– fraxinus
    Apr 14, 2023 at 21:32
  • 1
    $\begingroup$ The only reason water is used during tunnel boring operations is to reduce dust. It's an OH&S measure to prevent silicosis. Away from the Earth, would potential tunnel boring personnel be wearing enclosed space suits, or be working in an air filled, pressurized advancing tunnel? Lining a tunnel with steel & concrete occurs in civil tunnels. The vast majority of mine tunnels are not lined. Generally they will have rock bolts & sometimes cable bolts to reinforce the tunnel. Steel set a rarely used for ground support because of expense. In addition to rock bolts ... $\endgroup$
    – Fred
    Apr 15, 2023 at 5:08
  • 3
    $\begingroup$ Great answer from @fraxinus. I'm aware that water is greatly used to reduce dust, but it's also used to carry away slurry and (depending on the specific boring head) to maintain or equally distribute hydrostatic pressure against the rock. Here is an article about tunneling by using nuclear melting which might address some of the issues you mentioned a nuclear powered melt tunneling concept for high-speed lunar subsurface transportation tunnels $\endgroup$
    – Oom_Ben
    Apr 15, 2023 at 9:06
  • 1
    $\begingroup$ Ah, the iron ores we find most easily usable for metalworking is iron-oxide, which requires the oxygen to form, otherwise it takes absurdly high temperatures to melt. I gotcha now. $\endgroup$
    – Jamin Grey
    Apr 15, 2023 at 18:09
6
$\begingroup$

Underground Habs just aren't very sexy

At this moment in time, the overwhelming majority of Mars or Moon base "designs" that one can find online are not particularly grounded in reality. Many are just concepts that people have thought up for fun, were made by architecture students that wanted to flex a bit, or were explicitly designed with the goal of telling a specific story (Movies, TV, etc).

This makes underground structures unpopular in flashy renderings. They don't look as cool as the futuristic 3d-printed buildings, and when "space fans" people want to communicate their Mars or Moon base, geodesic glass domes are far cooler than telling the audience "well, optimally the people will live in vast subsurface warrens like moles".

"Realistic" plans are few and far between, and the most realistic ones--those drafted by actual space agencies--typically feature a collection of prefabricated surface modules constructed on Earth and then placed at the target site, where they get connected by tubes or something. These bases are designed so that a small team of scientists can perform science tasks. Long-term habitation, colonization, or similar goals are simply not (yet?) in the scope of space agencies, and digging tunnels is a heavy industrial process that's nowhere near the critical path of "doing science".

All that said, if you take a look at the more "serious" proposals for Mars or Moon colonization, extensive use of sub-surface space is often made. For example, many of the proposals generated by the semi-frequent Mars Society (like the cities one) incorporate extensive use of tunnels or other underground structure.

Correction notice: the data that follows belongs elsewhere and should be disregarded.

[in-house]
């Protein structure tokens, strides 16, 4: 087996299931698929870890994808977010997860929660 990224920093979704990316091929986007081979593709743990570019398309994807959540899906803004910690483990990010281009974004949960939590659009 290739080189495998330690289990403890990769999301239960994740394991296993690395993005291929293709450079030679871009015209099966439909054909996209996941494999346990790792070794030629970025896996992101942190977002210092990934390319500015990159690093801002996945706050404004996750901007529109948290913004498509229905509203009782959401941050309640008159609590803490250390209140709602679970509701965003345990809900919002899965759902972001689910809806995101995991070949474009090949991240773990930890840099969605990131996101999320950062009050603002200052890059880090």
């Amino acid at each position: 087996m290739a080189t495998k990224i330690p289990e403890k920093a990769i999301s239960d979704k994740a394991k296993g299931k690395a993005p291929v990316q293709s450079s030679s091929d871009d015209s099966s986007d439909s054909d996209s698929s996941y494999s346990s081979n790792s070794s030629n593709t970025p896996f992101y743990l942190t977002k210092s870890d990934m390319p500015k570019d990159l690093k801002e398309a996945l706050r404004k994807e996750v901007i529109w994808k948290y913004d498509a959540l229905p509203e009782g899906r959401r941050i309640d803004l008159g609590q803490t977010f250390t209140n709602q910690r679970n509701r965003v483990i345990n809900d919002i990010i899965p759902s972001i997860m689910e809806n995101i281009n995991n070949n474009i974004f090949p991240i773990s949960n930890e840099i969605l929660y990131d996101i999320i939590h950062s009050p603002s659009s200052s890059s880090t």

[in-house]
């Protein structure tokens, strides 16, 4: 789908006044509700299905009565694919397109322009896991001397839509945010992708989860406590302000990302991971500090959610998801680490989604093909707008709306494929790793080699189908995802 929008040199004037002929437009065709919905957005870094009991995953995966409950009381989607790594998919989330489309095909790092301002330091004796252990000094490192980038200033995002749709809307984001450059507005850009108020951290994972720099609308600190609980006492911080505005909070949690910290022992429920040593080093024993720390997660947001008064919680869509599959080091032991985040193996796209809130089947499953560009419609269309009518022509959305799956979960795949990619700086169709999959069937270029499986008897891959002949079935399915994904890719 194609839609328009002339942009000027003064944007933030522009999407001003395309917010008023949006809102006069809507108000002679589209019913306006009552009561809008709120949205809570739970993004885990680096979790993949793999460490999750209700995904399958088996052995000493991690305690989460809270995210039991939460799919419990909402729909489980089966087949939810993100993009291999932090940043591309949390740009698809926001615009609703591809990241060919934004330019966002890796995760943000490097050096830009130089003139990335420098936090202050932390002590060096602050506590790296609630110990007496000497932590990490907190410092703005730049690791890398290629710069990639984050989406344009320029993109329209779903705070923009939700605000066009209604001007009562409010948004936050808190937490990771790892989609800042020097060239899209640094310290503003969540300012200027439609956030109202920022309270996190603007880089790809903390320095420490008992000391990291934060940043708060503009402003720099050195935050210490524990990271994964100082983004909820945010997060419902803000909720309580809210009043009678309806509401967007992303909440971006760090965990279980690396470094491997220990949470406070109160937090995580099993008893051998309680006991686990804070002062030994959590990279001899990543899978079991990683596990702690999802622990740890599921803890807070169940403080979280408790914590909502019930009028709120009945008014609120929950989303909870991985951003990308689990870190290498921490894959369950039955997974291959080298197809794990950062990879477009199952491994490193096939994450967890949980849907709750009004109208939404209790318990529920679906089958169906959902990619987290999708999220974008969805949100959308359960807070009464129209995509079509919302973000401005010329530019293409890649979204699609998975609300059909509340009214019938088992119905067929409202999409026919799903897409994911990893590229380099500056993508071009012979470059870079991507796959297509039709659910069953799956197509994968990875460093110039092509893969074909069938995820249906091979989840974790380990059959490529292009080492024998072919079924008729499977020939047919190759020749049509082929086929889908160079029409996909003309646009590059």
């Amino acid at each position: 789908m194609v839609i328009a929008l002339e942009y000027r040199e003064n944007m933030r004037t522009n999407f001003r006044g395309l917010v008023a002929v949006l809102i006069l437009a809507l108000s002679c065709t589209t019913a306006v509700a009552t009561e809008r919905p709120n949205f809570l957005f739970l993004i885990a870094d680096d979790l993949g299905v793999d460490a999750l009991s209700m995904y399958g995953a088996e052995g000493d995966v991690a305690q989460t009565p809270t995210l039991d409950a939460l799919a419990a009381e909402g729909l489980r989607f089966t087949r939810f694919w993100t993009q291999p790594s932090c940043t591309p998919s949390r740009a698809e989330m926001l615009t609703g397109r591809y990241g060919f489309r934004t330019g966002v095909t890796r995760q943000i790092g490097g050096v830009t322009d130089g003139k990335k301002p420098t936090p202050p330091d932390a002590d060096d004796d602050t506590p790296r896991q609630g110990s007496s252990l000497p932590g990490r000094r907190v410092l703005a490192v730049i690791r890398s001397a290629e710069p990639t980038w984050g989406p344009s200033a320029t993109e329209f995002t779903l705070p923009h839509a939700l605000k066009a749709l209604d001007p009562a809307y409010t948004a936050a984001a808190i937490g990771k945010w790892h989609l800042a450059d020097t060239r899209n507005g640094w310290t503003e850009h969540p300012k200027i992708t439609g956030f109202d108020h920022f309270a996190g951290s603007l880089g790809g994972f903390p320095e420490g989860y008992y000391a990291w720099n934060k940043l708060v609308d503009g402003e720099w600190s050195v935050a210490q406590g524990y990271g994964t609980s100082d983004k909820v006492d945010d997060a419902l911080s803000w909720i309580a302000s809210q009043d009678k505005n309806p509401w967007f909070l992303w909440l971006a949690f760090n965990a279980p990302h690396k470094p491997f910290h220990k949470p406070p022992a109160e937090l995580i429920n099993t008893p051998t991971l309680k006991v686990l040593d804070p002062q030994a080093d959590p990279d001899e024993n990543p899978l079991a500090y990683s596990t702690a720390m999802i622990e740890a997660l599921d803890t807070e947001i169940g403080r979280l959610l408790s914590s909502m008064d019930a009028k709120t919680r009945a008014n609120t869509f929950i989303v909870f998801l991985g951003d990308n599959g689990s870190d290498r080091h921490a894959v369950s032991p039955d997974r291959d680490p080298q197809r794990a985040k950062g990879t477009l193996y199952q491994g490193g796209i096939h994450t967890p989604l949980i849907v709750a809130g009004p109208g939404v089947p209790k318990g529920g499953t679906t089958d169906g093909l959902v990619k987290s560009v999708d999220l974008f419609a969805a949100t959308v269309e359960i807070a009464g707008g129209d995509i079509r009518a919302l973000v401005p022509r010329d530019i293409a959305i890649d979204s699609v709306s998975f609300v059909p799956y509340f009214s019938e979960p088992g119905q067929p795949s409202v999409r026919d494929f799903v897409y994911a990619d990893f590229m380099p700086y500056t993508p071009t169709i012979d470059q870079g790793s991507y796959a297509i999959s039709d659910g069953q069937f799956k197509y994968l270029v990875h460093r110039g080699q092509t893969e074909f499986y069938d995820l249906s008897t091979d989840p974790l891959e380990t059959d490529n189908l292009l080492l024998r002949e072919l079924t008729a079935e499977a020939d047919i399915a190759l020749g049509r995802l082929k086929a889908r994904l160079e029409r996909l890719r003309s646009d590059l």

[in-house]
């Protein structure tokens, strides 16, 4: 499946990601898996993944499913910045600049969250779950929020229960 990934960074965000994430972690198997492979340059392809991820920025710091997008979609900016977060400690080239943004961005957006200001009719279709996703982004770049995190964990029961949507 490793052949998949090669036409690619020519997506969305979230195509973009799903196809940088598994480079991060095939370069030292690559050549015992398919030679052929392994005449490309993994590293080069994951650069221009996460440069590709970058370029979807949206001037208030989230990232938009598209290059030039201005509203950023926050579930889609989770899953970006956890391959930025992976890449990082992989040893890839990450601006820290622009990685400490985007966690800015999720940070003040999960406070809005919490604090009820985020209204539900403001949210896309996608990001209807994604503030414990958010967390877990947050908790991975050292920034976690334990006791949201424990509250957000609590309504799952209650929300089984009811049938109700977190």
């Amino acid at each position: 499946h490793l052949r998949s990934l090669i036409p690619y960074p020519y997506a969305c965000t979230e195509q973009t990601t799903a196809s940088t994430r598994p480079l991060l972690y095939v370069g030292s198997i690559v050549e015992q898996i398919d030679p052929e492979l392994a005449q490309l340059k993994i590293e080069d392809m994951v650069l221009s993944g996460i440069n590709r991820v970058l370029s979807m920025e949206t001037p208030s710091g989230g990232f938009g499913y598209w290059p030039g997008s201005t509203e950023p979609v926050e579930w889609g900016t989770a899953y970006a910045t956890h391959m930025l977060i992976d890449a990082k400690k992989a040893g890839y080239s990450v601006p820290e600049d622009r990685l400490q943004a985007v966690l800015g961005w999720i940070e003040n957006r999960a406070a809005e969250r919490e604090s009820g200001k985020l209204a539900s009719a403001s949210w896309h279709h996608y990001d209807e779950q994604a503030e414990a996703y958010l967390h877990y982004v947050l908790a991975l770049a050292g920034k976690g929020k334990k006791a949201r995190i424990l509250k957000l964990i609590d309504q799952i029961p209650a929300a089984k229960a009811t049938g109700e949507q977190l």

$\endgroup$
2
$\begingroup$

The answer by @fraxinus makes some very valid points, particularly about having prior knowledge of the rock in which the tunnel would be established. This would require a campaign of drilling core samples along the proposed route. Geomechanical experts would be required to assess all such data & recommend ground reinforcement/support requirements & possible changes in alignment. Would there be a seat for such a person on a mission?

Not relevant for the Moon, because it didn't have an weathering environment, but it possibly might be relevant for Mars: knowing where the base of oxidation would be for the given project would affect either the depth at which the tunnel was placed or the ground support required for it.

Weathered rock is rock that has deteriorated due to the prolonged effect of weather: oxidation, effects of water, heat stress, etc. The base of oxidation marks the bottom of the weathered zone. Beneath that will be a transition zone before solid unweathered rock is reached. Depending on the location on Earth, some desert locations can have weathered zones down to 60 m below the surface. Having a weathered zone down to 120 m is not unheard of. Weathered rock usually required more ground support than unweathered rock. This would add additional expense to the mission.

Another thing about using tunnel boring machines is they can easily become stuck. Will the off Earth personnel have the expertise and resources to free a stuck tunnel borer? What happens if they don't? Who ultimately ends up paying for the disruption, or possibly cancellation of the tunnel? What would happen if the tunnel were to be a critical piece of infrastructure?

There are many unknowns associated with tunneling off Earth. Constructing a 3D printed habitat would be easier, less problematic, have fewer unknowns and be less expensive than a subterranean tunnel.

$\endgroup$
2
  • $\begingroup$ Oxidation is (still) not a thing on Mars. $\endgroup$
    – fraxinus
    Apr 15, 2023 at 14:40
  • 4
    $\begingroup$ @fraxinus: Or is it? Don't forget oxidation by water. Oxidation may not be a significant event now, but Mars is red. It's covered in oxidized iron - rust. $\endgroup$
    – Fred
    Apr 15, 2023 at 21:15

Your Answer

By clicking “Post Your Answer”, you agree to our terms of service and acknowledge you have read our privacy policy.

Not the answer you're looking for? Browse other questions tagged or ask your own question.